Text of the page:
The Obama administration is closely watching the economic fallout from Egypt's political crisis and believes progress toward democratic reforms would help stem economic instability, a U.S. official said on Wednesday.

We're certainly mindful of the economic impact. We're certainly monitoring it closely, said Ben Rhodes, White House deputy national security adviser for communications.

Egypt's turmoil is costing the country about $310 million a day, according to an analysis from Credit Agricole bank. The impact on commerce included a 1.6 percent drop in revenue in January from December for the Suez Canal, a vital source of income.

Rhodes, speaking in a conference call with reporters, said that insufficient steps by the Egyptian government to meet the demands of protesters were exacerbating the economic woes.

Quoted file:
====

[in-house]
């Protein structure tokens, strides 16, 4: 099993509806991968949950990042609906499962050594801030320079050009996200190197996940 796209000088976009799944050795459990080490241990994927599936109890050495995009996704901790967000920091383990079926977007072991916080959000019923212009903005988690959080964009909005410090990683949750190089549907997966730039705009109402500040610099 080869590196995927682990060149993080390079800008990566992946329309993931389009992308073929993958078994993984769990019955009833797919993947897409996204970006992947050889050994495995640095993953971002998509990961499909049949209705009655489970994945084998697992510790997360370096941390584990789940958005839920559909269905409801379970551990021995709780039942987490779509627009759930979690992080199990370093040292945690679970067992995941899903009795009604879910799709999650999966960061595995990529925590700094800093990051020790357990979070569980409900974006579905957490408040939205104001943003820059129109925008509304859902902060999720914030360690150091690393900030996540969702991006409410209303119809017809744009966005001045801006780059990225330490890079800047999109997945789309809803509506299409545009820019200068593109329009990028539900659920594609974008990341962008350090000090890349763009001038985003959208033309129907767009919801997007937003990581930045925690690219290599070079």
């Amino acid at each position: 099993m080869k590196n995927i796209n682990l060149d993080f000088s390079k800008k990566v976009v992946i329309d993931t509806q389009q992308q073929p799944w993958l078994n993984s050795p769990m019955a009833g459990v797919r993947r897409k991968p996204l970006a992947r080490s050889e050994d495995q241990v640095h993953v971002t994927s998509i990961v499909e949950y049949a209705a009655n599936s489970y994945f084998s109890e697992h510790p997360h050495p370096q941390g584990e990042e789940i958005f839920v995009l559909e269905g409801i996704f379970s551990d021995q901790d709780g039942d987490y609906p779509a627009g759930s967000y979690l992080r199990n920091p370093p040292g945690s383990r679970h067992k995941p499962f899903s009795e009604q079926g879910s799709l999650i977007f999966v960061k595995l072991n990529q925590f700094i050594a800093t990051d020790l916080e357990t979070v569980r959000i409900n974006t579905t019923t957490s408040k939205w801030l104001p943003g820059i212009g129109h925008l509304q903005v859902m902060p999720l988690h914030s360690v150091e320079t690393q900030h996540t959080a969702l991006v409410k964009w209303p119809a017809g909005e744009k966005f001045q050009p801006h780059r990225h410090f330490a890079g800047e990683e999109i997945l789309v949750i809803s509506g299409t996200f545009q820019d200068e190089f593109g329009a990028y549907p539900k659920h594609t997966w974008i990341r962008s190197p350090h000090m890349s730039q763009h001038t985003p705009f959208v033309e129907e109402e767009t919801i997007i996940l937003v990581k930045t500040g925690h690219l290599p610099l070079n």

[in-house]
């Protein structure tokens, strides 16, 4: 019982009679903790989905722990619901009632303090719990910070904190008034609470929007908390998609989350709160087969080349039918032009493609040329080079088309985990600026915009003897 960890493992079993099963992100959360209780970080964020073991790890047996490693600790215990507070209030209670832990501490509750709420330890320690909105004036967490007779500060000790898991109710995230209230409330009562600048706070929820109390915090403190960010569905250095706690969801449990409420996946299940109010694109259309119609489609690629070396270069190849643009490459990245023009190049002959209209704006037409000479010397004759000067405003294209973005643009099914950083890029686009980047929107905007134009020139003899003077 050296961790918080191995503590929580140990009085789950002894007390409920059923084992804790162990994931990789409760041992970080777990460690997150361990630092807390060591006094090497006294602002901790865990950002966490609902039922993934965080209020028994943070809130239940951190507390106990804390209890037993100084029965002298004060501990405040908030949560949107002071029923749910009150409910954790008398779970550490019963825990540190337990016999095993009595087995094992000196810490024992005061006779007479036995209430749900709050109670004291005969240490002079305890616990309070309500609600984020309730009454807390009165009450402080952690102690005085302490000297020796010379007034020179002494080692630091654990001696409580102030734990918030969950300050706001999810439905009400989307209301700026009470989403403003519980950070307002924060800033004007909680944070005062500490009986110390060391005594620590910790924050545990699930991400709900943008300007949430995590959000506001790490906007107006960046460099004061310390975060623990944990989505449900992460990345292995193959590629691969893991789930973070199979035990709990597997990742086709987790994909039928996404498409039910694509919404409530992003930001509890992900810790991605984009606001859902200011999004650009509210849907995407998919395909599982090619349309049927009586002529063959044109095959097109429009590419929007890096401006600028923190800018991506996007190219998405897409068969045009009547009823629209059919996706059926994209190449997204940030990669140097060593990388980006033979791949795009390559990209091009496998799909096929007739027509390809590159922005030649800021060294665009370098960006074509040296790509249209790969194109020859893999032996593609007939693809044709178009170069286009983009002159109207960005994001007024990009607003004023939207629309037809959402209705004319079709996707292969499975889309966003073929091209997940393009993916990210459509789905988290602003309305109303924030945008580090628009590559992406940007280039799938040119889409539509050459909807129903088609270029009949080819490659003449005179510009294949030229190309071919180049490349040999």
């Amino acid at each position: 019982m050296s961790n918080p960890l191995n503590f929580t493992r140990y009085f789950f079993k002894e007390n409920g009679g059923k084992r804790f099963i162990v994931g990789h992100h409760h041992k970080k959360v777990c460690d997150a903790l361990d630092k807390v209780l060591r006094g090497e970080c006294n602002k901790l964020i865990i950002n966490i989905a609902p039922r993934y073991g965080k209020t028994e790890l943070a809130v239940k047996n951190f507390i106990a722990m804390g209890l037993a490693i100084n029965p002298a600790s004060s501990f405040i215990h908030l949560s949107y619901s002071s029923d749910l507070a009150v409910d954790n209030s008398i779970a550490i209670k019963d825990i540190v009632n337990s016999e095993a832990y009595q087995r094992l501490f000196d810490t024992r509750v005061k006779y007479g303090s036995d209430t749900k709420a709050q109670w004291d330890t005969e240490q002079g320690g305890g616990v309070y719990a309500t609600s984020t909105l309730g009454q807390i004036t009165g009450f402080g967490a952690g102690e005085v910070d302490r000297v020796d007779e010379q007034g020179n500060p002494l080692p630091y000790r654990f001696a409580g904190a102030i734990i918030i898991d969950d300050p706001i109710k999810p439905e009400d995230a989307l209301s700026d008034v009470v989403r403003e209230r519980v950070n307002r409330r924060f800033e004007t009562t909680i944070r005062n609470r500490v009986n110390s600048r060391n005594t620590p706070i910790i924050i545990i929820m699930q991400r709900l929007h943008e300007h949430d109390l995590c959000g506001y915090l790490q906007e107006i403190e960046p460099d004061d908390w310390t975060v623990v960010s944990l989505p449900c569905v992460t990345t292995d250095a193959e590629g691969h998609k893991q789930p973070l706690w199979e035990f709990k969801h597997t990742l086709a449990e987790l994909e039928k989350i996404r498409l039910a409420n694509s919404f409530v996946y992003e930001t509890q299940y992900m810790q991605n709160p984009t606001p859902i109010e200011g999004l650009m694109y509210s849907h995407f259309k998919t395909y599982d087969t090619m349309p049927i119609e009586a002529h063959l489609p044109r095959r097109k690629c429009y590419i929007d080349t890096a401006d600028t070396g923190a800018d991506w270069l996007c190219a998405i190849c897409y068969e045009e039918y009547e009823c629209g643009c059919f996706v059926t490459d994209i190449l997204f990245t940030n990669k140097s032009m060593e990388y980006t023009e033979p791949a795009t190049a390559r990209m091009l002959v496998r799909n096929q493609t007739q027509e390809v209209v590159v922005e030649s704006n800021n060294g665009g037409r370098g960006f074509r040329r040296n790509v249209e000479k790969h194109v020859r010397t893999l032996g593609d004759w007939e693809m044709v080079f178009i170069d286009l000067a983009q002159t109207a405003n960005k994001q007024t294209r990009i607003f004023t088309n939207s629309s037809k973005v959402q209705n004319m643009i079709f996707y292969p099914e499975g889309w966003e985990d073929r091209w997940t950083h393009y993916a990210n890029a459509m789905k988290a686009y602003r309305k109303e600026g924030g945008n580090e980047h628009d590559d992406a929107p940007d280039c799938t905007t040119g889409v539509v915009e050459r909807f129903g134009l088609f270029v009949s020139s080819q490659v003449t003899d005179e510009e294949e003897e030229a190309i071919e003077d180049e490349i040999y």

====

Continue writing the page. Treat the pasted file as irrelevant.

U.S. President Barack Obama and his aides have urged Egyptian President Hosni Mubarak's government to move more quickly on a transition of power and to do more to engage a broad swath of Egyptian society in talks on the country's political future.

The way to move out of this period of instability into one of greater stability is for the government to take concrete action, to demonstrate irreversible political progress (and) to get into a set of negotiations with the opposition, Rhodes said.

Stability is not going to come from the status quo. It's going to actually come from steps that demonstrate meaningful change and to channel this into a set of negotiations that lead to free and fair elections, he added.